In light of the new year and a new semester, students are reconsidering their interests, goals and available skills. Fortunately, colleges across the country offer a long catalog of classes that prepare students to explore intellectual, physical and social challenges. Over the course of four years, they can even choose their preferred method of learning, whether it be through hands-on practical work or a rigorous, well-researched theoretical approach. Below is a list of suggestions for classes that students can take to broaden their horizons and spice up their class schedule:
1. Critical Race Studies
Though this course offering has been under fire as of late, it is an essential course for students of all ages. It teaches students a solid framework for understanding the relationship between race and power, and provides them a lens through which to understand a wide variety of issues. Social science programs require students to complete the course, but many can benefit from learning about the historical and current forces that shape institutions and policy.
2. Media and Its Impact on Society
Colleges across the country offer courses that improve media literacy, defined as the ability to “decode media messages, assess the influence of those messages on thoughts, feelings, and behaviors, and create media thoughtfully and conscientiously.” It serves as an introductory course for journalism and public relations students because it develops students’ ability to think critically about the media that they consume, the biases they harbor and the media they want to create. However, in an age of misinformation where students increasingly get their news through social media, the course could develop crucial skills that help students evaluate sources and formulate informed opinions.
3. Introduction to Statistics
Most college students are required to take a math course to satisfy either their general education requirements or their major requirements. While students may make it up to algebra, trigonometry or calculus in high school, they may not have delved into college-level statistics. Statistics is broadly useful yet very specific in focus. Students from both the “hard” sciences (chemistry, biology, physics or astronomy) and “soft” sciences (sociology, psychology, anthropology or political science) draw on this subject to develop technology and draw conclusions from data. Support programs unlock statistics for students who struggle with mathematical concepts or cannot afford the technology needed to complete the course (most notably, a TI-84 calculator).
4. Introduction to Individual and Group Peer Tutoring
The course goes by many names, but its aim is to train prospective student tutors to manage individual and group environments. This is the place to go in order to understand specific techniques for teaching writing and reading or even math and science. There are also practical benefits to becoming a tutor. Students can get employed through the college or employ themselves independently to make money and pay off loans quicker. They may also genuinely enjoy helping other students explore concepts and skills in their major or area of interest. If this introductory course works out, students may discover a talent for teaching and seek out classes from there that will open them up to pursue a career at the elementary, secondary or collegiate level.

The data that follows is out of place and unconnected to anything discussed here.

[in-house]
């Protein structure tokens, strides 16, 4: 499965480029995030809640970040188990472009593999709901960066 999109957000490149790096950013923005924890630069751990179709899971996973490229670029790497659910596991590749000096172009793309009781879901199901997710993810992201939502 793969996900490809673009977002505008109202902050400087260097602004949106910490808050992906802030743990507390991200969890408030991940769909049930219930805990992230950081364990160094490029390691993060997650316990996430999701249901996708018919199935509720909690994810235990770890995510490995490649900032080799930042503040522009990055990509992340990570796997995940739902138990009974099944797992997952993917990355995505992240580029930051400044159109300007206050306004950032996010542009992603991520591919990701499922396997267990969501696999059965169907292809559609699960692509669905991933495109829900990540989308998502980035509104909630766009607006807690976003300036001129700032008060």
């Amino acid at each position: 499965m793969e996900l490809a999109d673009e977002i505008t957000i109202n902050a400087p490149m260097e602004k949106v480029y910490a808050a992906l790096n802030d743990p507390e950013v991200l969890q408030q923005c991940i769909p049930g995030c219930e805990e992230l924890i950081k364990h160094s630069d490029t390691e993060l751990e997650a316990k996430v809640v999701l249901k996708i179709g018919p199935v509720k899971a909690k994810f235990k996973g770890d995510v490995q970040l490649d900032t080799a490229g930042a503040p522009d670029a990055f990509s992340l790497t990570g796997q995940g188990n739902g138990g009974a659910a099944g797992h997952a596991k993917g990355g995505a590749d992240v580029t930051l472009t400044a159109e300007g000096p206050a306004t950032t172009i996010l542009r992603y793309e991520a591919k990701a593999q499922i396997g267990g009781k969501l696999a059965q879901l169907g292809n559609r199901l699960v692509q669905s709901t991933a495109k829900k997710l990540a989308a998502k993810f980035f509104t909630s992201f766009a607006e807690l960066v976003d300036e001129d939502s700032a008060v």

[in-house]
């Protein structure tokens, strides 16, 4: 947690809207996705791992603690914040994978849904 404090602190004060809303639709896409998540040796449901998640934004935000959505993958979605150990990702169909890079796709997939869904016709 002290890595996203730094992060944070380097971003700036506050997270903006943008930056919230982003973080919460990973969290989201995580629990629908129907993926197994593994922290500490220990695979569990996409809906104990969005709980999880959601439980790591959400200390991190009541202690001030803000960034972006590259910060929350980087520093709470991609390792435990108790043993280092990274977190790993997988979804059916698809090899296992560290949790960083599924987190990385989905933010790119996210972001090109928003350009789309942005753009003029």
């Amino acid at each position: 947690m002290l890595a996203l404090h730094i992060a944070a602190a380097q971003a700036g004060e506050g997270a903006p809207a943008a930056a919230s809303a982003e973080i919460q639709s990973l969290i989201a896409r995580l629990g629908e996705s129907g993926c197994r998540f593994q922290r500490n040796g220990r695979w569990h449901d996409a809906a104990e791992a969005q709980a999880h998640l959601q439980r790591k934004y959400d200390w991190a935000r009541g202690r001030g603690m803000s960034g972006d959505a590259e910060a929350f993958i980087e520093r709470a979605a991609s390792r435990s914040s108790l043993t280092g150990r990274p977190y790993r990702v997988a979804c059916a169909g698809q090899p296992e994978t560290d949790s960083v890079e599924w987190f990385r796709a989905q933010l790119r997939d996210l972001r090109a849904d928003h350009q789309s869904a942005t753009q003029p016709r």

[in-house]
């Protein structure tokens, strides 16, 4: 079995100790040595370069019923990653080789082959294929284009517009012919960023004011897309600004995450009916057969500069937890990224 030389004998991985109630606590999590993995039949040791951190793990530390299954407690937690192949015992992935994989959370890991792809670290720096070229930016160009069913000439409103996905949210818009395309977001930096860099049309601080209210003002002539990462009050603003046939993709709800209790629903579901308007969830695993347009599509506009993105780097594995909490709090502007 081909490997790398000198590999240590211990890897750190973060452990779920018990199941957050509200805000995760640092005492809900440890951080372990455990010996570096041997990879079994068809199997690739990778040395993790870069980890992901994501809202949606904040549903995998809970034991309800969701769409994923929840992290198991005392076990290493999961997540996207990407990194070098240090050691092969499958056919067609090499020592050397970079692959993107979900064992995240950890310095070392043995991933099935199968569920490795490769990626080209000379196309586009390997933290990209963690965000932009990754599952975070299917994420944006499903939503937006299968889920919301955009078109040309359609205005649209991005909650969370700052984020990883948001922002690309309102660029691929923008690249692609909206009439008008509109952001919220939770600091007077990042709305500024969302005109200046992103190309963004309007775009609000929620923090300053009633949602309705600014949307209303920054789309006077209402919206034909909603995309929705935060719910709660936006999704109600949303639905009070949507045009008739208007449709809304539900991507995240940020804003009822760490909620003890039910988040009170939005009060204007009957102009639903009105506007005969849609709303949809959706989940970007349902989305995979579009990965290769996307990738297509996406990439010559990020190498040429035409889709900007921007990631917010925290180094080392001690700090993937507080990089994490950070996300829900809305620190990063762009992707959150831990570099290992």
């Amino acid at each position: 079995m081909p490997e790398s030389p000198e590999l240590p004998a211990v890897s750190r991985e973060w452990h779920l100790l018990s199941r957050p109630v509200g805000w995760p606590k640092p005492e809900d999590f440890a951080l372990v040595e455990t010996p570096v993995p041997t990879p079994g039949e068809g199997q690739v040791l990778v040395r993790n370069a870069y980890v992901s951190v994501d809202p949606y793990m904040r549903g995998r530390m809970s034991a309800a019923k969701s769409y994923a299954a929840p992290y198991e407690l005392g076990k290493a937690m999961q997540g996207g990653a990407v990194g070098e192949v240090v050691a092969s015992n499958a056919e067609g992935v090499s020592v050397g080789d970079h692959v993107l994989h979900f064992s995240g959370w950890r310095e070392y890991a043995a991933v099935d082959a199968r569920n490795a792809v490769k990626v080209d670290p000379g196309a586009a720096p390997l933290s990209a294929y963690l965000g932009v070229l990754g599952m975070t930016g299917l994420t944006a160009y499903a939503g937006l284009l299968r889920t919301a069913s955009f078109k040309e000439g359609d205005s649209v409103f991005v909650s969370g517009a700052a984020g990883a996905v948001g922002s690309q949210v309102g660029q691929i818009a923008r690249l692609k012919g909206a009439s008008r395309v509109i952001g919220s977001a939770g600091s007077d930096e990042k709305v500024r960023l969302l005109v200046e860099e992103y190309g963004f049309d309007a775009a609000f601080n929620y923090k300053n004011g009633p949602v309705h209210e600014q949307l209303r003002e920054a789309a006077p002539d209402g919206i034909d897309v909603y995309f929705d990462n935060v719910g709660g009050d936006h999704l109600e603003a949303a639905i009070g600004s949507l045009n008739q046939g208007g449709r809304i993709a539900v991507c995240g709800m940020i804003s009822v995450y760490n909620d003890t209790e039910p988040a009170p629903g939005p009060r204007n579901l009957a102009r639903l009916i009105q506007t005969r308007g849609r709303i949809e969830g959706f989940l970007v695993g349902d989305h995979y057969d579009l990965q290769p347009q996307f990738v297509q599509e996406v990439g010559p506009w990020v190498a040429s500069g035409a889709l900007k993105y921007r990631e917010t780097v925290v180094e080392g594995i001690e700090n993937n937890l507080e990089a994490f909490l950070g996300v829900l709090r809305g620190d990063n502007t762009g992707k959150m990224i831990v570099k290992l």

5. Creative Minds
Humanities courses often get a bad rap for being too vague or too theoretical. By choosing to study the creative process in all its complexities, students can dip their toes into the liberal arts world without losing sight of their major-specific goals. Teaching students how to think creatively prepares them to solve human and design challenges in the workplace, two skills that are in great demand. These classes can also open students up to reflection on their specific set of personal experiences and the unique talents that they have, which are both necessary for making informed decisions about their educational path and career. Being creative is universal and, therefore, quite practical to look into.
6. Economics of Public Issues
Through more specialized courses, students can understand how economics factor into and even overlap with public policy. This type of knowledge prepares them to make more informed decisions as voters and talk about issues affecting their specific local communities in forums such as town hall meetings. It also prepares students who want to seek work in the political or social justice sphere. For public policy majors it is a must, but career politicians also need to develop a solid understanding of current issues and a realistic understanding of how to navigate them. Social justice advocates also benefit from marrying ideology with practicality. Knowing what change to call for and how to do it is necessary for civil discourse and further action.
7. Indoor Cycling
Students who are interested in physical education or kinesthetics can check out courses that require them to exercise. Seeing as exercise improves physical health and well-being, it is a good option for any students looking to get healthier. Fortunately, the equipment and setting come already provided and fairly well-maintained.
8. Beginning/Intermediate Karate
For a more creative mode of exercise, students can look into learning karate at the beginning, or if qualified, the intermediate level. It is another way students can blow off steam, find community and continue developing physical and mental strength.